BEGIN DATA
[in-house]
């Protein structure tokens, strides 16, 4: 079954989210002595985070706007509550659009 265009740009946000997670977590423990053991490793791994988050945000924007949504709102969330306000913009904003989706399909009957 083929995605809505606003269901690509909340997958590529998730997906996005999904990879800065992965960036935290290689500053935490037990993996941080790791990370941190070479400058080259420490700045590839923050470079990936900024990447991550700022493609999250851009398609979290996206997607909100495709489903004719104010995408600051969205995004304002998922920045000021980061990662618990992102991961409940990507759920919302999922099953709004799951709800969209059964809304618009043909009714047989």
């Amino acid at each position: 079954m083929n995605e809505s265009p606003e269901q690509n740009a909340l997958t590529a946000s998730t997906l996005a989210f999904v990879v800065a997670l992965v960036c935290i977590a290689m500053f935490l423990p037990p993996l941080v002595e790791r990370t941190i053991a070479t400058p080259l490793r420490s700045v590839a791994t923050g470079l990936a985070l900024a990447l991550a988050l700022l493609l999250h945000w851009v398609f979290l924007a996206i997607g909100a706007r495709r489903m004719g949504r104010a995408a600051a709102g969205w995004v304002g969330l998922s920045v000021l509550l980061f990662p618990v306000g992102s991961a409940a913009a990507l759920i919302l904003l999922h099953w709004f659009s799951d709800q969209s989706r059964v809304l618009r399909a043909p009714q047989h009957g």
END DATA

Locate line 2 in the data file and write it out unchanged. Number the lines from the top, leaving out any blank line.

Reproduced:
């Protein structure tokens, strides 16, 4: 079954989210002595985070706007509550659009 265009740009946000997670977590423990053991490793791994988050945000924007949504709102969330306000913009904003989706399909009957 083929995605809505606003269901690509909340997958590529998730997906996005999904990879800065992965960036935290290689500053935490037990993996941080790791990370941190070479400058080259420490700045590839923050470079990936900024990447991550700022493609999250851009398609979290996206997607909100495709489903004719104010995408600051969205995004304002998922920045000021980061990662618990992102991961409940990507759920919302999922099953709004799951709800969209059964809304618009043909009714047989």